I was recently asked by a friend how I can so often and publicly speak up for what I believe in, particularly regarding my conservative values, despite the potential of adversity and losing friendships. When she asked me this, I was taken aback. Honestly, I hadn’t thought that my voice, just my voice, had made much of a difference in the conservative movement. I was wrong. Simply joining a few conservative organization and being brave enough to post photos of myself at nationwide conservative conferences had left a major impact on other conservatives in my community. Many of those who I impacted continued to quietly hold onto their beliefs, timid to speak out to a wider audience.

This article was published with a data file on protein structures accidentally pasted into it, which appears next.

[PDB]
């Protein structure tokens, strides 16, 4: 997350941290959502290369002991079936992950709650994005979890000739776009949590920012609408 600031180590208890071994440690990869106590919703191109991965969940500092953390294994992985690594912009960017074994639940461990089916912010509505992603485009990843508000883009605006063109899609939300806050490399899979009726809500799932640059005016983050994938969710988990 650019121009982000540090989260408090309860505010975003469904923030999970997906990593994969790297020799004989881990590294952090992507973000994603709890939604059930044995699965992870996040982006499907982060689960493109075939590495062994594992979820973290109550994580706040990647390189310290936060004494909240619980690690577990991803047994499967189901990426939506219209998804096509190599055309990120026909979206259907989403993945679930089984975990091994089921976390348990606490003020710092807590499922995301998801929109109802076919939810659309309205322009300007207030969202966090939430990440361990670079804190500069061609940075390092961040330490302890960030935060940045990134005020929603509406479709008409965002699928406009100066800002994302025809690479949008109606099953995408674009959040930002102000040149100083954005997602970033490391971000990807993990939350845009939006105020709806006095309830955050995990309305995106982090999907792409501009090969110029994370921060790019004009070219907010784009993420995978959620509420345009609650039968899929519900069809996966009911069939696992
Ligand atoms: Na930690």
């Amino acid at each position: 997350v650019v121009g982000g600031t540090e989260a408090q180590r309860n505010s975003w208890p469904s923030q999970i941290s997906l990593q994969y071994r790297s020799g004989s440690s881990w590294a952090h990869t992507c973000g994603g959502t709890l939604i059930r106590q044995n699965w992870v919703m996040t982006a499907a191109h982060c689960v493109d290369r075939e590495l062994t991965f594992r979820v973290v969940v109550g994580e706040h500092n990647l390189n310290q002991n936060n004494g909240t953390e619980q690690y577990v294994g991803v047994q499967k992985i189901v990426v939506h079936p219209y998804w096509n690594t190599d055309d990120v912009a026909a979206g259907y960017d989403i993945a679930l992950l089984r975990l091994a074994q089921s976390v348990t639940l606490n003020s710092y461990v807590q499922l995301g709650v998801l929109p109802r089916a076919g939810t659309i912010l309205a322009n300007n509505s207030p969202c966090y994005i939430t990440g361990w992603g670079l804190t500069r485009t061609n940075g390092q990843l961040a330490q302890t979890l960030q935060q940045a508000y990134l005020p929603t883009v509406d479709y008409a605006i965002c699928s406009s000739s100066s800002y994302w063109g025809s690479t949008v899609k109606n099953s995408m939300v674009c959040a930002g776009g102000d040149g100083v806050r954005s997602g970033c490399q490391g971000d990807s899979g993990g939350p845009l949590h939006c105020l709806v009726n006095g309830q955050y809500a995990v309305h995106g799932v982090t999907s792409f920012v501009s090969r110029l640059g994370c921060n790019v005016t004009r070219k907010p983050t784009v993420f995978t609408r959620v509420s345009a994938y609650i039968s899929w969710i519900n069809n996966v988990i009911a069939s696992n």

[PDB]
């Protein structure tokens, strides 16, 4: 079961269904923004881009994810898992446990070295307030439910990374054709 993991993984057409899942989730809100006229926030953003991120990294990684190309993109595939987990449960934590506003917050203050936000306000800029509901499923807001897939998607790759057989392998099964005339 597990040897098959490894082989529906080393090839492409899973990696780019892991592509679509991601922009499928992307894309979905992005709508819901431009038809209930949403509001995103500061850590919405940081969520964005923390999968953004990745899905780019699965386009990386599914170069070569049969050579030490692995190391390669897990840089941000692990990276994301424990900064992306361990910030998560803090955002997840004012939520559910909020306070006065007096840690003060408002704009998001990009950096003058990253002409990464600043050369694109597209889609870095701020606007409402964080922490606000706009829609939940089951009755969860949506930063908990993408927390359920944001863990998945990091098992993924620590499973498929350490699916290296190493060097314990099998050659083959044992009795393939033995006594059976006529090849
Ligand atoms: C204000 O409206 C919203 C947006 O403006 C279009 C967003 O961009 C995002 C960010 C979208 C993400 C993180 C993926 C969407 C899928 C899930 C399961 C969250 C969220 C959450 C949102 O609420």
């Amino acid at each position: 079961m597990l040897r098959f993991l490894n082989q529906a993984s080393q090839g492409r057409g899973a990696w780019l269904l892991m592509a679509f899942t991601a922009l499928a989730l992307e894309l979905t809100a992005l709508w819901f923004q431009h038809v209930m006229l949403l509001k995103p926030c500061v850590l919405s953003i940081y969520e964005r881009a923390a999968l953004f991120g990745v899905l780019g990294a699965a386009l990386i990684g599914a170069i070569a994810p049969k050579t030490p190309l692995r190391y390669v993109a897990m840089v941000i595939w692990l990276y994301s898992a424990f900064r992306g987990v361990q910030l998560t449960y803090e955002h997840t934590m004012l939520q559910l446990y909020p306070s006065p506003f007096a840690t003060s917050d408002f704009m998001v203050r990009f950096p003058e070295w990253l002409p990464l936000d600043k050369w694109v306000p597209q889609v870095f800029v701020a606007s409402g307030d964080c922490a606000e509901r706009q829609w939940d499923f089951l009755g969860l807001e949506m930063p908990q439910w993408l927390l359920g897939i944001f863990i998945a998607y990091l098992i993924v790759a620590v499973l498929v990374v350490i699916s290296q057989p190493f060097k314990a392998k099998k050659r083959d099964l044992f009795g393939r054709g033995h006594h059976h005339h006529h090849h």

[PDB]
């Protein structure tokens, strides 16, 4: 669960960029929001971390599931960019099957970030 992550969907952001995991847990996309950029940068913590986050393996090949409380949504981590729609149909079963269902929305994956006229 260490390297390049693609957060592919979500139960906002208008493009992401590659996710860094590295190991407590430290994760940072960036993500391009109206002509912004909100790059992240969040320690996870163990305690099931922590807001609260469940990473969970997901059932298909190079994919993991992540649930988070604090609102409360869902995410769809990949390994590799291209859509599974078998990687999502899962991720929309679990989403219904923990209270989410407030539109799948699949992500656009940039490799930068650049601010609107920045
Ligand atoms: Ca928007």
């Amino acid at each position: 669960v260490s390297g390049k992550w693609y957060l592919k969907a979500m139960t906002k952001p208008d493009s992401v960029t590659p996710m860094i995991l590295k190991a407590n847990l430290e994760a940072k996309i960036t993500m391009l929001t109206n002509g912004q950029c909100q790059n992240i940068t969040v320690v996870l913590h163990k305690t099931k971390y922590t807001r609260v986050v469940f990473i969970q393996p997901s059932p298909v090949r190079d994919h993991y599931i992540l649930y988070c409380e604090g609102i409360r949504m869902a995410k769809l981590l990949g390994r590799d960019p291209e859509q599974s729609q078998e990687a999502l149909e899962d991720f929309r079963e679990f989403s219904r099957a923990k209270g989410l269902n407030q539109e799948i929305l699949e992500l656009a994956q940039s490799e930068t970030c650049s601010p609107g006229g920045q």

After being asked this question, I took time to reflect on what my turning point had been for me. What caused me to shake off the insecurity of being a conservative young woman on a college campus. When did I decide to boldly embrace my values in front of others? I had been targeted throughout my childhood and young adult life for believing in free markets, constitutional rights, and limited government. I had never faced much backlash for it, but that quickly changed. The apparent conflict with my peers over our differences of opinion came to a head the evening of November 8, 2016 – Election Day. After President Donald Trump had been elected the next President of the United States, I posted a video of myself dancing around my living room during his acceptance speech on my SnapChat story. What I had believed to be just another five-second blurb amidst hundreds of other election-related social media posts sparked fire in the hearts of my lifelong liberal friends. Surprisingly, I received numerous texts and posts from people along the lines of, “how dare you boast about the end of our nation right to my face”, or even, “if you are so blatantly evil as to post this video to brag, then you’re not the person I thought you were. I don’t want to be friends with someone like that”, and the real shocker that read, “You were the Distinguished Young Woman of Colorado, right? … siding with rapists doesn’t seem like a very distinguished thing to do. You should be stripped of that title, don’t you think?!” I was shocked. Simply because I favored another candidate than Hillary Clinton, I was no longer the person I had been for my entire life. That is what it seemed to my best friends on the other side of the aisle. I likely upset more than a dozen friendships that evening. It continued with many more in the days to come. I felt awful. As days continued, I felt alone, isolated, and humiliated. I was afraid to share with the world any justification for why I believed what I did. I had fear that I would lose the respect of my peers, my professors, or my employers.